Weather holds the key
  |  First Published: December 2008

December is one of the better months for Central Coast fishing. The only thing that could throw a spanner in the works is the unpredictable weather, so let’s hope it doesn’t flood or blow a gale all month.

Tuggerah Lakes have warmed up and a few fish have kicked into gear.

At the time of writing bream numbers seem to be a bit down compared with the same time last year but they are willing to hit surface lures, so that’s good.

Flathead are also on the prowl and some above-average fish are around. For the lakes, that means 50cm to 60 cm flathead rather than the typical just-legal (36cm) lake fish. But there are still plenty of little ones scattered around the lakes.

Prawns have also been active at Canton Beach, The Entrance and Elizabeth Bay, so if you want some for bait or a feed, the best nights this month will be from about the December 23 to 31. The more prawns we see running, the better the bream, flathead and whiting fishing will be.

Brisbane Water is pretty much the same, with bream and flatties more active around the dark part of the moon, rather than the full. A few small jewies have been caught in Brisbane Water over the past two months so there’s every chance of running into a couple this month.

Of course, there’s always the possibility of a better jewfish of 10kg or more, so tie your knots well and be prepared.

A few estuary perch have been encountered around Brisbane Water and at this time of year they are more common towards the Gosford end of the system. While I won’t mention exact spots, look for structure and try small soft plastics like Berkley minnows, Squidgies and Atomic paddletails.

Rock and beach fishing can be a bit up and down this month, depending on the sea temperature and weather.

If all is well, we can expect a few more tailor to show up, particularly towards the end of the month. Bream have turned up along the rocks and beaches over the past six weeks, so they should stick around this month and through the holiday period.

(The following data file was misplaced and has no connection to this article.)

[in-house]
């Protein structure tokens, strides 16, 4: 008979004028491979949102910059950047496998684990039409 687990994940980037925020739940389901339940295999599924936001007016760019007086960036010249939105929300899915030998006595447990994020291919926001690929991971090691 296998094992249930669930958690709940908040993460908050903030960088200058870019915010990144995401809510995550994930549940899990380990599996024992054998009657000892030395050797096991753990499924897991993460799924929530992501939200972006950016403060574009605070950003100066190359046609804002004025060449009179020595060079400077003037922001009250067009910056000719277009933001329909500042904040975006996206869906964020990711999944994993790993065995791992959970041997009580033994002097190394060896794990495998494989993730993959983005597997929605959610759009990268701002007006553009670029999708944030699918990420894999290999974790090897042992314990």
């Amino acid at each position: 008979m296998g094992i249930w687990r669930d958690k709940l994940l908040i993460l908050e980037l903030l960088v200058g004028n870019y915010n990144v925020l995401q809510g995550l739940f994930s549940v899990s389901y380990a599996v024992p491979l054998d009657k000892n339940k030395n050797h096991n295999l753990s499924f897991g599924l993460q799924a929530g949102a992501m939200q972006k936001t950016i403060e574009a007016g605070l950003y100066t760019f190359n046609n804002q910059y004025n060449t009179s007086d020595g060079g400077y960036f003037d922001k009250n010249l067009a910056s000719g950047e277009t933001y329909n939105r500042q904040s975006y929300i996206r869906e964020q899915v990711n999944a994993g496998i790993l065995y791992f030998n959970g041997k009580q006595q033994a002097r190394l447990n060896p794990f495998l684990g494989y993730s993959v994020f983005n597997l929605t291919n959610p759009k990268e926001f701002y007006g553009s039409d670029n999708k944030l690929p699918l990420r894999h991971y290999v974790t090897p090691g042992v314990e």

Jewfish have also been active, with fish around 10kg to 12kg about the average size to expect at this time of year. Of course, there’s always a chance of a bigger jewie to 30kg but you’ve got to have some luck on your side.

December isn’t known as a good month to target blackfish and drummer off the rocks, but that’s probably because most rockhoppers are focused on fish like tailor, bonito or kings from now to Autumn.

Realistically, though, the real warm water hasn’t hit here yet and drummer and blackfish are well worth fishing for right now. By using baits like cunje, peeled prawns or white bread, you’re likely to take a mixed bag of these as well as bream or trevally.

Kingfish are another species that have been caught at places like South Avoca and Snapper Point. Typically, the early season kings are generally little rats, with few making the 65 cm legal size. Spinning with metal lures or drifting out a whole pillie under a float will interest the smaller kings, but fresh squid or live baits are a better bet to score fish over 70cm.


Offshore fishing has been tough over the past few months, but it should really pick up this month. Kingfish are generally the most popular target in December but, once again, a lot will only be small. A few more bonito should be on the cards and with a bit of luck those line-snipping leatherjackets may fizzle out.

This season, inshore jigging is set to take a few twists and turns as a new breed of lighter rods and lures hit the market. As has been the case in recent years, this new crop of jigging gear comes from Japan and some names to look out for include Hots, Maria and Yamashita.

Some of the lures I’ve been playing around with are quite different from what we’ve been jigging with and should appeal to fish like snapper, perch, morwong, bonito and flathead as well as traditional targets like kingfish or samson. More on that next month.

Now let’s all pray to the weather gods that we don’t have any major floods and that ocean currents remain warm right through the holiday period. Remember to stick to size and bag limits and always carry your fishing licence because Fisheries officers will be out in force over the next few months.

Above all, stay safe and we’ll all be back next year.

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